The authors of the Climate Central study mention in their introduction that “coastal defenses are not considered” in their approach. That’s fine for an academic paper – but it’s absolutely silly for the media to use the findings to support claims of “20 million people underwater.”

In fact, the study shows that 110 million people worldwide already are regularly “underwater.” Almost every one of them is well protected. The real story here is the triumph of ingenuity and adaptation.

By 2050, the authors say, a further 40 million people will be living below the high-tide mark, bringing the global total to 150 million. Other research clearly shows that we will be able to protect almost all of them. Remember that the United Nations Intergovernmental Panel on Climate Change has estimated that the total impact of all negatives from global warming in the 2070s will be equivalent to society losing between 0.2-2% of income – and by then, the UN’s standard scenarios suggest we’ll be 300-500% richer. So, having an additional 40 million people living below the high-tide mark represents a slight increase of a challenge that we have shown ourselves fully capable of addressing, in a world that will be much wealthier and more resilient.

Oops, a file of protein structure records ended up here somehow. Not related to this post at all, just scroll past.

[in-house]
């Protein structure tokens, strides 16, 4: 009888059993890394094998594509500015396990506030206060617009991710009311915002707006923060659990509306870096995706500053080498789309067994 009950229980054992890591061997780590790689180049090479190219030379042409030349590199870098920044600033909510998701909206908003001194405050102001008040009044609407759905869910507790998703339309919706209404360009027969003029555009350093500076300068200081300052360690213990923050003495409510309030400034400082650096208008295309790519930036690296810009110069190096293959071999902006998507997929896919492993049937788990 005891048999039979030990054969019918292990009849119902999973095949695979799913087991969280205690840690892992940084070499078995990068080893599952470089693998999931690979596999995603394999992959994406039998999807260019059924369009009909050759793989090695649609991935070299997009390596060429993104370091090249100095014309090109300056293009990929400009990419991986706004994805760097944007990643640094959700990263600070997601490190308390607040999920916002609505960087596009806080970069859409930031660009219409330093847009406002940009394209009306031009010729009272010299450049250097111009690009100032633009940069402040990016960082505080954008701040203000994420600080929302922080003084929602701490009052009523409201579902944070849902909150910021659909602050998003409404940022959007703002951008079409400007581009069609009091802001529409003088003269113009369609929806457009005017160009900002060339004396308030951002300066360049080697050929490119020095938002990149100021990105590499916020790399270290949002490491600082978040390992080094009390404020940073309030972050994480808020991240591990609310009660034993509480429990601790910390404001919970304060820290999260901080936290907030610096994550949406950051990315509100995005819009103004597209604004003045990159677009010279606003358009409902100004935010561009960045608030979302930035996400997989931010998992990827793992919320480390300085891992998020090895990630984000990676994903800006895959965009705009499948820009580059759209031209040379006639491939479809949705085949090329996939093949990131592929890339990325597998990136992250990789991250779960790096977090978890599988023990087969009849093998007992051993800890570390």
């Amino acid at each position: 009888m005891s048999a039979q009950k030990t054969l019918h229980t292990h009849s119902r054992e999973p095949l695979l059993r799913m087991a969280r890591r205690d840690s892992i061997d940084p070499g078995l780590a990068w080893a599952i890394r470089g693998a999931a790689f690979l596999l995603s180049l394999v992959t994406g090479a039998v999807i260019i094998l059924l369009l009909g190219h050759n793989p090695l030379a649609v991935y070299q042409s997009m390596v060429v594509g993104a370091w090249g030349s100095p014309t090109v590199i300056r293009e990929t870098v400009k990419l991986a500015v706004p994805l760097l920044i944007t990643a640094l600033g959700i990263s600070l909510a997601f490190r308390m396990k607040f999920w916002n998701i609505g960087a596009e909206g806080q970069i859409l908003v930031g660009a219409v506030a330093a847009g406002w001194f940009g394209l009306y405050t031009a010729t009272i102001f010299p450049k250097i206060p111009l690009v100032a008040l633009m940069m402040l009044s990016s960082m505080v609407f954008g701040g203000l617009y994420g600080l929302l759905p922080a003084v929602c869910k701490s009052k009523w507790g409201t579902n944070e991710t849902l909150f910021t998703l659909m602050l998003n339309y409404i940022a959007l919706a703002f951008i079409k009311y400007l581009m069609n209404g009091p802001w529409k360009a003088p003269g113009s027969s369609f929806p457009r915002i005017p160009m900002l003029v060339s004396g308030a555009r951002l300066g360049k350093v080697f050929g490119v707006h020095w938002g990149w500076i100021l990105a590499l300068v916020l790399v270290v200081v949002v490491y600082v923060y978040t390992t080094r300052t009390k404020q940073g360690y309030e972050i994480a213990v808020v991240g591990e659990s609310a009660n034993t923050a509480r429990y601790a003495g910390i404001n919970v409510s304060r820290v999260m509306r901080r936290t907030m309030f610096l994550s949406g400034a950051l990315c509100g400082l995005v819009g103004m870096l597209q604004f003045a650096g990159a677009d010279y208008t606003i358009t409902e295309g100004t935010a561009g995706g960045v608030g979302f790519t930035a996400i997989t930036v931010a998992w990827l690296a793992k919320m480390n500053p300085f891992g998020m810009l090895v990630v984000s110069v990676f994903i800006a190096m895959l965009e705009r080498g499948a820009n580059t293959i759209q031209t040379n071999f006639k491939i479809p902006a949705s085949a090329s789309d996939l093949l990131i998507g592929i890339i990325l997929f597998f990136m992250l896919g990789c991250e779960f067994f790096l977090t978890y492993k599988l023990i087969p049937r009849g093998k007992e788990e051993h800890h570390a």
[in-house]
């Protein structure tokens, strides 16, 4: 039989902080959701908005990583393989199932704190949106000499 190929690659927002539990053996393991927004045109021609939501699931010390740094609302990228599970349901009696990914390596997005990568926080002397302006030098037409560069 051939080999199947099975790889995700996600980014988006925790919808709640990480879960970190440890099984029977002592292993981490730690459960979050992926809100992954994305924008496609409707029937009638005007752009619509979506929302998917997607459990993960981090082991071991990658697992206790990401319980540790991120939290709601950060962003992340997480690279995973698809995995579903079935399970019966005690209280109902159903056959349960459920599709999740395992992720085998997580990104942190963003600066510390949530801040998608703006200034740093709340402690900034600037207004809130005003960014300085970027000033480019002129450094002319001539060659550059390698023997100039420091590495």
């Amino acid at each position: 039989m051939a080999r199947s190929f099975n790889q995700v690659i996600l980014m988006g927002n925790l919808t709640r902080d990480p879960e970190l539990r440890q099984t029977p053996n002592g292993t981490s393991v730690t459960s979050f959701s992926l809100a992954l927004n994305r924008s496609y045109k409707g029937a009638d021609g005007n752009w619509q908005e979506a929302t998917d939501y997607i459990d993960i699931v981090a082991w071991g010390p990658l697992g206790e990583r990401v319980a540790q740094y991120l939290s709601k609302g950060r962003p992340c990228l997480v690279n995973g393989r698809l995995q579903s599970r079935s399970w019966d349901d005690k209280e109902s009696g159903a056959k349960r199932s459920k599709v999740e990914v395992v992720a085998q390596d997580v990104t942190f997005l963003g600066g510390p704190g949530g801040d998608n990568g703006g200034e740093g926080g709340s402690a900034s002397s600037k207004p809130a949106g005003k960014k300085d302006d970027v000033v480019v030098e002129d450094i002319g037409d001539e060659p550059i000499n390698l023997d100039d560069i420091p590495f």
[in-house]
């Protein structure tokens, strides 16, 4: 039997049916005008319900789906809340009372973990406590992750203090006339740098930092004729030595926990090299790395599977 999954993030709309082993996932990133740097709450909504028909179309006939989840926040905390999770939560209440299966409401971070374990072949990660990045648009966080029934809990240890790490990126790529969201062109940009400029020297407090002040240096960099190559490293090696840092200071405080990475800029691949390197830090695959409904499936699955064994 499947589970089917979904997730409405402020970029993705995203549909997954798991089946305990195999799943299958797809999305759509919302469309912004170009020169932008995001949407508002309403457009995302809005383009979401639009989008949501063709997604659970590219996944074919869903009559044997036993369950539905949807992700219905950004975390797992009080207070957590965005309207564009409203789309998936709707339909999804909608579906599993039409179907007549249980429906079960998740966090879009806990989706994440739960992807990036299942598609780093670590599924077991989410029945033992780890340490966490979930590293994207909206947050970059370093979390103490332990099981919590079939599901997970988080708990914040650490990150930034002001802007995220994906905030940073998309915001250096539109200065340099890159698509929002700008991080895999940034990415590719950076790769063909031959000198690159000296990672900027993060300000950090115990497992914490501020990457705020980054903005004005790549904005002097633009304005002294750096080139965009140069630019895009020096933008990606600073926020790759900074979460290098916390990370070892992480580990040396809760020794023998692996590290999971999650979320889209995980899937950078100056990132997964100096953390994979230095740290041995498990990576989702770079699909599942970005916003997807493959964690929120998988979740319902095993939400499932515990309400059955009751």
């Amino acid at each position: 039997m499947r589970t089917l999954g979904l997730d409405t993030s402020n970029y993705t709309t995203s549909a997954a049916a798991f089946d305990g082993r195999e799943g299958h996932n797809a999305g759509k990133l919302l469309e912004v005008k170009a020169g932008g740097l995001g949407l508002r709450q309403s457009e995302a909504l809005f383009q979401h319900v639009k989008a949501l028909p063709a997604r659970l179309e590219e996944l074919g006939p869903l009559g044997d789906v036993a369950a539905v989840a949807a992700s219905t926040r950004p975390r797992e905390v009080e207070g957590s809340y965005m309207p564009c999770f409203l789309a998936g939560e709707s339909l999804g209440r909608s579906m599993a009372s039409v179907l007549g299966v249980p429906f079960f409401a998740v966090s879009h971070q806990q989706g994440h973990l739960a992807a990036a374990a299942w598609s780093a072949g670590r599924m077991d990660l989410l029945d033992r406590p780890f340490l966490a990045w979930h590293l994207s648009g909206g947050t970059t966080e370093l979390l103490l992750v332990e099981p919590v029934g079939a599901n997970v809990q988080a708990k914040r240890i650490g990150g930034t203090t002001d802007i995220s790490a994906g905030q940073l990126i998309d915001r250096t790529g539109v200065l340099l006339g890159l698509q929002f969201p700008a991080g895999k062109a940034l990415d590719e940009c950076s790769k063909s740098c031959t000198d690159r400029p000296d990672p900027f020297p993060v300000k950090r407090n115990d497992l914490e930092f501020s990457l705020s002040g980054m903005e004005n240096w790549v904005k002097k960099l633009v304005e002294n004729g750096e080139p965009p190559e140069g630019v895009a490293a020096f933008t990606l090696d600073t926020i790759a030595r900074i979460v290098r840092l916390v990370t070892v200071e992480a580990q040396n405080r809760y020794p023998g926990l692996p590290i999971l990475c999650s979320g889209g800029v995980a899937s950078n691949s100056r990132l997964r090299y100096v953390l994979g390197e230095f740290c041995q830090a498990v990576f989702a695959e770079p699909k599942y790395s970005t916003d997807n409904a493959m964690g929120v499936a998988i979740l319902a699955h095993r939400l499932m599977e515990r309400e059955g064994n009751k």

Climate change is a problem we need to tackle, and we should be particularly mindful of how it will hurt the poorest in society. But the bigger, unreported story is that today’s climate policies will do very little to resolve the “challenge” of more people living below the high-tide mark.